I have been writing about the main turf houses in Iceland and now want to show you the turf houses in the Mývatn area by Grænavatn lake. It is called Grænavatn turf house or Green Lake turf house.
Grænavatn is a settlement farm, so there might have been a turf house in this same location since the Vikings settled Iceland.
This is a large turf house, the front house is 30 m long and 8 m wide and there are also outbuildings remaining. The turf house at Grænavatn is an example of how turf houses were built in later time, before the building style in Iceland was changed. The front-house is one of the largest of its kind built at that time in Iceland.
Here is the description on the UNESCO website on Grænavatn turf house: "The timber front house is original and its form has been preserved. The layout of the turf-house ruin is intact and clearly visible. Some restoration work has been carried out, although renewal of materials has been minimal. Only the central house is present, as well as some of the outhouses. The agricultural landscape is still prominent".
As this turf farm isn't a museum and is mainly used as storage, we didn't get to visit the inside. We only examined it from the outside and walked around it to have a closer look.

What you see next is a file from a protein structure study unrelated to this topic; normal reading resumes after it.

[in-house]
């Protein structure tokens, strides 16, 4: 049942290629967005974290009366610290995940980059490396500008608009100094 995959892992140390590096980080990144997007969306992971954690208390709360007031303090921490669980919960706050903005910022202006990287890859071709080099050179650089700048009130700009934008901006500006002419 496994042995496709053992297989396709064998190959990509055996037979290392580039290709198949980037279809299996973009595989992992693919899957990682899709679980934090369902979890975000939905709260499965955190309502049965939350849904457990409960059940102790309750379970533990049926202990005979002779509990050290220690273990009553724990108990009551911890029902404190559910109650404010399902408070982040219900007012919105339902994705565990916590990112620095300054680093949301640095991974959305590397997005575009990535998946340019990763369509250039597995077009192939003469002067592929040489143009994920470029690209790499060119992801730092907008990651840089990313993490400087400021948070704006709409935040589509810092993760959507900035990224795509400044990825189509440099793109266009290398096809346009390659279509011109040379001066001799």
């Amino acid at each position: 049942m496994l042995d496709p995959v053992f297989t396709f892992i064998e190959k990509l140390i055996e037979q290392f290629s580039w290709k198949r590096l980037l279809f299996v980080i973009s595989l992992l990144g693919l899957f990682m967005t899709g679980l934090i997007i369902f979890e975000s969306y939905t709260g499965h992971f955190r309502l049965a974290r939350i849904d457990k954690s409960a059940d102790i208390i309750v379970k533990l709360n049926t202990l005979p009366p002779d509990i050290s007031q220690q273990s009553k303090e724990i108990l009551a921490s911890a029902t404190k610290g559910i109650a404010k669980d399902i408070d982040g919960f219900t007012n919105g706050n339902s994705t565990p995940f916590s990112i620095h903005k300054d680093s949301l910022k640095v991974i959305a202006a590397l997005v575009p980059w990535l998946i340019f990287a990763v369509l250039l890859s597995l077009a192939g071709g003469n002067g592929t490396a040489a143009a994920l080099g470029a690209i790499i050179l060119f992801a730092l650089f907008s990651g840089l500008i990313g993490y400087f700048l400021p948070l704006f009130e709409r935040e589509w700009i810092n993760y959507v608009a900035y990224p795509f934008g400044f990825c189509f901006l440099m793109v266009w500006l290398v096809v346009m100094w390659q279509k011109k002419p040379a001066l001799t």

The structure in the photo above is an outhouse, a cowshed. This cowshed is around 160 years old, it might even be older.
The main house at Grænavatn was built in 1913. It is a two storey timber house with a turf roof and the walls turning north and south are made from lava rocks (slates). It is divided in two, as it was built for two families and two carpenters built each part of the house.
Behind the turf house, there are ruins of an even bigger turf house. Here the inhabitants used to live during the winter months and the front-house of this newer turf house replaced the front-house of the older turf house. There are two separated cellars beneath the turf house.
Turf houses in Iceland differ according to the material common to that area. And seeing that Mývatn is a lava area, then lava was used for the building of the outer walls.
I find the turf houses at Grænavatn to be so beautiful. These turf houses are all unique and the one at Grænavatn is so majestic.
People lived in these turf houses until the mid 20th century and Grænavatn has been part of the National Museum's Historic Buildings Collection since the year 2000, although I cannot see it on their webpage?
The Grænavatn turf house cannot be seen from the main road at Mývatn, but it is located off ring-road 1 midway between Skútustaðir pseudocraters and Dimmuborgir lava formations and pillars. It is located on the land of the farmer at Grænavatn, so let's be respectful while having a look at this beautiful turf house.
To reach Mývatn you can rent a car in Reykjavík and drive up north in two days.
Also check out the many guided tours of Mývatn.
Here are some of the other turf houses in Iceland I have visited and written about:
Visiting these turf houses is a passion of mine and I hope you enjoy reading about them as much as I enjoy visiting them :)
I have also written many travel-blogs about Mývatn and summed it all up in The amazing Mývatn & Krafla Area in North-Iceland - a Compilation of the wonderful Sights.
Have a lovely time at Mývatn :)